I sit on the bed, pillows hugging my back and my book in front of my face.
To the casual observer it’s a peaceful scene. A bookish but balanced nine-year-old reading in her room on a rainy Sunday afternoon. Nothing to see here folks, move along.
But there’s more to it. The book is not just a way to escape my hum-drum suburban life into a technicolour world of adventures and heroic deeds. It’s not just food for the mind of an over-imaginative pre-teen. It’s my shield, my protection. The barrier between me and the voices.
Raindrops blatter the window, and I can hear Mum clattering saucepans in the kitchen against the low audible drone of some forgotten black & white movie to fill the empty slot on Saturday afternoon’s TV. My sister’s in her room with her friend Becky, playing some dumb game with their Barbie dolls.
Here, in my room, there’s just me. And Them.
I can’t remember when I first heard Them. It’s like they’ve always been there, lurking in the space between the top of grandpa’s old dark-wood wardrobe and the ceiling. A gap of a couple of feet high, enough for a child to sit reasonably comfortably amid the dustballs and dessicated spiders. And more than enough room for Them.
They’re always the same two. The man is stern and scolding, immediately making the hairs at the back of my neck stand up in anticipation of some dire punishment that never comes. But it’s the woman I hate. She’s wheedling, sly, sarcastic. Her words are soothing, supportive even, but her tone tells me everything I need to know. She’s the one who can hurt me the most. She’s the one I feel could drag me back to wherever they go where they’re not here, pulling me by the ankle one night when I’m lost in my dreams.
I haven’t told anyone about Them. Of course I haven’t. At best, they’d dismiss it as the product of an over-active imagination and send me out outdoors to get some fresh air and exercise. At worst, there’d be worried looks and whispered conversations about child psychiatrists.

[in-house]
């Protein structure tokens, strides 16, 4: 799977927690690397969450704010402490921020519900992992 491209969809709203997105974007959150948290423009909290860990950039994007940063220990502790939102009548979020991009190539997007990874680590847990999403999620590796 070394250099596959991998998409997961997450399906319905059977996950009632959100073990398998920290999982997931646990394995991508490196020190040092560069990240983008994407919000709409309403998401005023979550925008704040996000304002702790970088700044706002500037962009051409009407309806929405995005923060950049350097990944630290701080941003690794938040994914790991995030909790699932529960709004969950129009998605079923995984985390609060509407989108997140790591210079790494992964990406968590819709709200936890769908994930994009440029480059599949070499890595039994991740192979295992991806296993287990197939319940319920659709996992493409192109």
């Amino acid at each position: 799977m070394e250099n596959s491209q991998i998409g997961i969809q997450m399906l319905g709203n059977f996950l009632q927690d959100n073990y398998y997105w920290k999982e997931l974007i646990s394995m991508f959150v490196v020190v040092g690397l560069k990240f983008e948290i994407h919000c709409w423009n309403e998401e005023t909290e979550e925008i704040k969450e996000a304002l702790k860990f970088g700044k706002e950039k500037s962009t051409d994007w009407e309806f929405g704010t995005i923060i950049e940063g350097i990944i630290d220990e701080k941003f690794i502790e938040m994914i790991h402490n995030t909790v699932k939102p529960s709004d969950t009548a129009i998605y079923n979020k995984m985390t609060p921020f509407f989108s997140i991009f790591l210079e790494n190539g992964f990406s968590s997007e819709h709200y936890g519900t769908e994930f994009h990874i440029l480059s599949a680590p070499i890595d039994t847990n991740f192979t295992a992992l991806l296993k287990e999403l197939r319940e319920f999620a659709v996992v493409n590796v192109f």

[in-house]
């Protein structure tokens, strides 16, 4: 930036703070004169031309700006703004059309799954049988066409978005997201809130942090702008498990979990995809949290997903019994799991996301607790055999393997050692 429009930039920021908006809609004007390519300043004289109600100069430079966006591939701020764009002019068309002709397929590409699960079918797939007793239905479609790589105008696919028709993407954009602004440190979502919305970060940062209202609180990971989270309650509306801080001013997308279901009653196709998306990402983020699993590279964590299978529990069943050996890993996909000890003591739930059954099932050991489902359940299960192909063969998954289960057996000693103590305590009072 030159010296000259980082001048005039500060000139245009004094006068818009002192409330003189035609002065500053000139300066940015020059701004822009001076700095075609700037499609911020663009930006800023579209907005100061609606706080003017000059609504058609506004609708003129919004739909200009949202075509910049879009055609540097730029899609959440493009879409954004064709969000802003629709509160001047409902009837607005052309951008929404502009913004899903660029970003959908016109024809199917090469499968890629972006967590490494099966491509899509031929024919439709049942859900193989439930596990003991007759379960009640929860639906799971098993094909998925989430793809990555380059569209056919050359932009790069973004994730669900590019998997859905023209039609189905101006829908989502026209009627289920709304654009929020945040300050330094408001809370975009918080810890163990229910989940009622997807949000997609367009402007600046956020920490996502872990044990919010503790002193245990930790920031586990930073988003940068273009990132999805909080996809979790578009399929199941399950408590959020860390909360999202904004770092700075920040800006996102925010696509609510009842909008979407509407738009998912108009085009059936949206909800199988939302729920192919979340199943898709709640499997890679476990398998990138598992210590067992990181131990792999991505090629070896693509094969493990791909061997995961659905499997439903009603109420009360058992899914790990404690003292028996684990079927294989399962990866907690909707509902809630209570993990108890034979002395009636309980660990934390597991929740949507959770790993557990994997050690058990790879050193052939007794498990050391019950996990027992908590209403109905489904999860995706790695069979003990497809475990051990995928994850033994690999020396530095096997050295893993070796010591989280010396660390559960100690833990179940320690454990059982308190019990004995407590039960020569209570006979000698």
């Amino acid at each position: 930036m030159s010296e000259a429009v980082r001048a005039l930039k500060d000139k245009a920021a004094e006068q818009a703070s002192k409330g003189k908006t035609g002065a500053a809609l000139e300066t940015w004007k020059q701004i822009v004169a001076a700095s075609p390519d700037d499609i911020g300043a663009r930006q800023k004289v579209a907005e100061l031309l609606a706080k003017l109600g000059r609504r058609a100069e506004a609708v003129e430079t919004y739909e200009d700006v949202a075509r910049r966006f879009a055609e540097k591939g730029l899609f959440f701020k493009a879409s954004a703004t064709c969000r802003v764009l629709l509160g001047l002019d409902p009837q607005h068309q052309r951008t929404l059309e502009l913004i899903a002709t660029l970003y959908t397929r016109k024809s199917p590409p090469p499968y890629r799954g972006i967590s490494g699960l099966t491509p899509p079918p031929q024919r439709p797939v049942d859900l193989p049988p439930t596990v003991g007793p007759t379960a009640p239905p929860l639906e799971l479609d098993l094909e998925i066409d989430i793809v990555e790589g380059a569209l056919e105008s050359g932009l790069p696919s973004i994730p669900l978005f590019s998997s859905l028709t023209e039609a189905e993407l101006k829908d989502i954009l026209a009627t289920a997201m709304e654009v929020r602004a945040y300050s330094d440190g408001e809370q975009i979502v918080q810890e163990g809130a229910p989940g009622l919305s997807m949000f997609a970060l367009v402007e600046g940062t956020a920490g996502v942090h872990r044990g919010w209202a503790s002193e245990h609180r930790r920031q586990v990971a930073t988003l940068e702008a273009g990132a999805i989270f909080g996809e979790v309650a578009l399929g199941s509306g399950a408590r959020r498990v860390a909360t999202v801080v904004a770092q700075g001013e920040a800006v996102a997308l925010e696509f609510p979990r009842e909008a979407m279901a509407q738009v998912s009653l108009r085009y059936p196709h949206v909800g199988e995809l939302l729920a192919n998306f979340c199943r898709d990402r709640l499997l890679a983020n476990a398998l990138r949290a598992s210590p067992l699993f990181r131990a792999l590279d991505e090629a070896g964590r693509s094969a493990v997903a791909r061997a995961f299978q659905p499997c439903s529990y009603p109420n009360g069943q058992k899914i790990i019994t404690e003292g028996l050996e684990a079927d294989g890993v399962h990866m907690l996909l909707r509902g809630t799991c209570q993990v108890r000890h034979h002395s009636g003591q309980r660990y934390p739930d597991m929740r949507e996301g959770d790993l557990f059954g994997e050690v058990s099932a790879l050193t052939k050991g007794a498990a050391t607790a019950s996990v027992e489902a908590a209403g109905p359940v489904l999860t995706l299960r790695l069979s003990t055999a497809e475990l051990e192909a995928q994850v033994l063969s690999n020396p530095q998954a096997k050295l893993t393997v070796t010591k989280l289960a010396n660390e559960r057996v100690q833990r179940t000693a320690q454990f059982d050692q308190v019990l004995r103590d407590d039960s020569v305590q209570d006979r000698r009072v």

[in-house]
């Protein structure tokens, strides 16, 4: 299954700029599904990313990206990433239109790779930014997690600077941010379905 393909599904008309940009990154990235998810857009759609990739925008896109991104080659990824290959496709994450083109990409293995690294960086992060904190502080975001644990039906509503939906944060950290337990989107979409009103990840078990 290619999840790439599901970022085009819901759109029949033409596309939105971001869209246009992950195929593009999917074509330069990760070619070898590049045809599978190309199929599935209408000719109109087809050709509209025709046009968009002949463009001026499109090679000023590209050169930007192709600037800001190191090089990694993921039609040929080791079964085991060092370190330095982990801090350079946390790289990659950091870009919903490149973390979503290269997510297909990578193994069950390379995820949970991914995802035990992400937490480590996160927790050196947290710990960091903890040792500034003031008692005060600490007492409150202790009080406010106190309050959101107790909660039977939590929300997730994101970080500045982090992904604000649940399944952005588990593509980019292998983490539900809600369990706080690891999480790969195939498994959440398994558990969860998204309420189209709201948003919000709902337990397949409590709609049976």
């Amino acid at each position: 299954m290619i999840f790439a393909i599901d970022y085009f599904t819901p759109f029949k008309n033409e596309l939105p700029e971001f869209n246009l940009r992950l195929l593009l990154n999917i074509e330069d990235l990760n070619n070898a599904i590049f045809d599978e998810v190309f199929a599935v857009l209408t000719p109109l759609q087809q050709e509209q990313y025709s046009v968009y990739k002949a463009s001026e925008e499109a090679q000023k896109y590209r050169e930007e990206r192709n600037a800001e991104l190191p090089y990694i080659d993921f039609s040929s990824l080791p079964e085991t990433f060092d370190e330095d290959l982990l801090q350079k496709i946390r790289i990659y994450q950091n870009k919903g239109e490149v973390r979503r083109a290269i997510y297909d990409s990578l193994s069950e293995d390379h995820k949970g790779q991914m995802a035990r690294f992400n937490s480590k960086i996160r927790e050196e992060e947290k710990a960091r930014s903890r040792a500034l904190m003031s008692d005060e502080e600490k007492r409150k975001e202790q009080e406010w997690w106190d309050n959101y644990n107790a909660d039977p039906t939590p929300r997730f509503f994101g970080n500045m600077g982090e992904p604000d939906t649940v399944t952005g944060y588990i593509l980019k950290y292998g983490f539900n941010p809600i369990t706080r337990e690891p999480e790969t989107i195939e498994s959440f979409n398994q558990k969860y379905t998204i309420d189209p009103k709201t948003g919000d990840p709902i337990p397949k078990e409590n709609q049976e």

So, I say nothing. Not to Mum and Dad. Not even to the voices, no matter how much they demand, plead or challenge me. “Ignore them and they’ll go away,” my Nan told me once when I confided to her about some boys picking on me. It worked with the school bullies, eventually, once they’d got bored with tormenting me and moved on to their next victim.
The voices seem to be taking longer. Much longer.
“Pay attention!” demands the man’s voice, not shouting, but cutting through the muffled air like an ice pick. “Put that stupid book down and listen.”
I hold my paperback even closer to my face, the tip of my nose almost touching the page. Words swim before my eyes and I have to blink to re-focus and re-arrange them into my shield.
“Oh, you don’t want to, do you?” I knew she would soon pipe up. With her soft, almost serpentine voice, hissing down at me from the top of the wardrobe. I hate her with a white heat that could melt entire galaxies. I sneak a peek over the top of the book, almost expecting to see tentacles curling down from the wardrobe, reaching out to touch me, grab me, take me. But there is nothing, just the old wooden door topped by a jumble of shadows.
“We know she can’t put her book down, don’t we?” continued the bitch, taunting me, daring me to answer. “She can’t do without her words, can she now?”
I grit my teeth and return my gaze to the page, concentrating hard and willing myself back into the world of elves and dwarves and dragon gold. Other times it’s to a girls’ boarding school, or a mystery adventure on an island in Cornwall, or a Victorian tale of time travel. Anywhere but here, with Them.